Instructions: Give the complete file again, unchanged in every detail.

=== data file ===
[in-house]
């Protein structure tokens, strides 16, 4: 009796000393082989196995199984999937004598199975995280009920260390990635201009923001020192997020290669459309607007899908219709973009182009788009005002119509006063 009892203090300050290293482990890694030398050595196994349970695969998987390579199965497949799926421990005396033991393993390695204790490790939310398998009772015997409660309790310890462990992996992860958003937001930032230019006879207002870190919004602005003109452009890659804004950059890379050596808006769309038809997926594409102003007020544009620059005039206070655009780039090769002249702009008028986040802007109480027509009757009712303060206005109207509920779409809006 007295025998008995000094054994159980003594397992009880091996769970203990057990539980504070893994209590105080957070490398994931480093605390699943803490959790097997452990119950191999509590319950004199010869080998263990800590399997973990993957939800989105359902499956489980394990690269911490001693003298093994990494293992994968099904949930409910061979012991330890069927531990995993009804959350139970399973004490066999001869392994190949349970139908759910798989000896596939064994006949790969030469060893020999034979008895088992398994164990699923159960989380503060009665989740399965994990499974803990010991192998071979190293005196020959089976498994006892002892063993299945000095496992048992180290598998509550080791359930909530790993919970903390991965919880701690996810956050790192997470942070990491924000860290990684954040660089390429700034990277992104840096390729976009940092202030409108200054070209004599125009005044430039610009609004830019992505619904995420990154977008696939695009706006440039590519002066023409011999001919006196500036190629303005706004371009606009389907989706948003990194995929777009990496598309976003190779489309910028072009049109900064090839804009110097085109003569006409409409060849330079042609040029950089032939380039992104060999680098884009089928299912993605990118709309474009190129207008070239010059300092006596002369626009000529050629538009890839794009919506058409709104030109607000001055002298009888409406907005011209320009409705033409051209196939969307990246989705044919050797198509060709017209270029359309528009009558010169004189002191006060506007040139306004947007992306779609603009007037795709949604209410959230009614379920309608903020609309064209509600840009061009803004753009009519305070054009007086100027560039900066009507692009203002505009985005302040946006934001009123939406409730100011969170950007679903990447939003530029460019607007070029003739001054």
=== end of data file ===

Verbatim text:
[in-house]
């Protein structure tokens, strides 16, 4: 009796000393082989196995199984999937004598199975995280009920260390990635201009923001020192997020290669459309607007899908219709973009182009788009005002119509006063 009892203090300050290293482990890694030398050595196994349970695969998987390579199965497949799926421990005396033991393993390695204790490790939310398998009772015997409660309790310890462990992996992860958003937001930032230019006879207002870190919004602005003109452009890659804004950059890379050596808006769309038809997926594409102003007020544009620059005039206070655009780039090769002249702009008028986040802007109480027509009757009712303060206005109207509920779409809006 007295025998008995000094054994159980003594397992009880091996769970203990057990539980504070893994209590105080957070490398994931480093605390699943803490959790097997452990119950191999509590319950004199010869080998263990800590399997973990993957939800989105359902499956489980394990690269911490001693003298093994990494293992994968099904949930409910061979012991330890069927531990995993009804959350139970399973004490066999001869392994190949349970139908759910798989000896596939064994006949790969030469060893020999034979008895088992398994164990699923159960989380503060009665989740399965994990499974803990010991192998071979190293005196020959089976498994006892002892063993299945000095496992048992180290598998509550080791359930909530790993919970903390991965919880701690996810956050790192997470942070990491924000860290990684954040660089390429700034990277992104840096390729976009940092202030409108200054070209004599125009005044430039610009609004830019992505619904995420990154977008696939695009706006440039590519002066023409011999001919006196500036190629303005706004371009606009389907989706948003990194995929777009990496598309976003190779489309910028072009049109900064090839804009110097085109003569006409409409060849330079042609040029950089032939380039992104060999680098884009089928299912993605990118709309474009190129207008070239010059300092006596002369626009000529050629538009890839794009919506058409709104030109607000001055002298009888409406907005011209320009409705033409051209196939969307990246989705044919050797198509060709017209270029359309528009009558010169004189002191006060506007040139306004947007992306779609603009007037795709949604209410959230009614379920309608903020609309064209509600840009061009803004753009009519305070054009007086100027560039900066009507692009203002505009985005302040946006934001009123939406409730100011969170950007679903990447939003530029460019607007070029003739001054």